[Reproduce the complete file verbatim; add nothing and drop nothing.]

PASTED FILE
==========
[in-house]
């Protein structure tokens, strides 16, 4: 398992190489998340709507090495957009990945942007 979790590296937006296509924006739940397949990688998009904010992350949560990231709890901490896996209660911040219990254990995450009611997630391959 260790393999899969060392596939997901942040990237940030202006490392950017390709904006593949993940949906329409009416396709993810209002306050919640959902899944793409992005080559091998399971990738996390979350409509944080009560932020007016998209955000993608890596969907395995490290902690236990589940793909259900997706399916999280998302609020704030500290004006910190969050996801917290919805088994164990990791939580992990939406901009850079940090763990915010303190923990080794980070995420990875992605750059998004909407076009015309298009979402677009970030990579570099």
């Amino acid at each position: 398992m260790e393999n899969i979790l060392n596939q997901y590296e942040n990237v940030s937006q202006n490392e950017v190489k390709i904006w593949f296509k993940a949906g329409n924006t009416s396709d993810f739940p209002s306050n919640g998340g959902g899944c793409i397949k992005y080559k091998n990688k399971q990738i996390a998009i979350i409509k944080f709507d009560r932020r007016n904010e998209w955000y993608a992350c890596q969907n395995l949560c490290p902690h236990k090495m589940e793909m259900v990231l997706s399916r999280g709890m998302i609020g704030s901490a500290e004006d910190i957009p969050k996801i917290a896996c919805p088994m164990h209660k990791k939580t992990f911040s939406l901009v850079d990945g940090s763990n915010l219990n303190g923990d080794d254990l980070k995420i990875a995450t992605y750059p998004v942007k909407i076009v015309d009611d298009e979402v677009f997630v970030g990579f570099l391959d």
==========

[in-house]
């Protein structure tokens, strides 16, 4: 398992190489998340709507090495957009990945942007 979790590296937006296509924006739940397949990688998009904010992350949560990231709890901490896996209660911040219990254990995450009611997630391959 260790393999899969060392596939997901942040990237940030202006490392950017390709904006593949993940949906329409009416396709993810209002306050919640959902899944793409992005080559091998399971990738996390979350409509944080009560932020007016998209955000993608890596969907395995490290902690236990589940793909259900997706399916999280998302609020704030500290004006910190969050996801917290919805088994164990990791939580992990939406901009850079940090763990915010303190923990080794980070995420990875992605750059998004909407076009015309298009979402677009970030990579570099």
């Amino acid at each position: 398992m260790e393999n899969i979790l060392n596939q997901y590296e942040n990237v940030s937006q202006n490392e950017v190489k390709i904006w593949f296509k993940a949906g329409n924006t009416s396709d993810f739940p209002s306050n919640g998340g959902g899944c793409i397949k992005y080559k091998n990688k399971q990738i996390a998009i979350i409509k944080f709507d009560r932020r007016n904010e998209w955000y993608a992350c890596q969907n395995l949560c490290p902690h236990k090495m589940e793909m259900v990231l997706s399916r999280g709890m998302i609020g704030s901490a500290e004006d910190i957009p969050k996801i917290a896996c919805p088994m164990h209660k990791k939580t992990f911040s939406l901009v850079d990945g940090s763990n915010l219990n303190g923990d080794d254990l980070k995420i990875a995450t992605y750059p998004v942007k909407i076009v015309d009611d298009e979402v677009f997630v970030g990579f570099l391959d």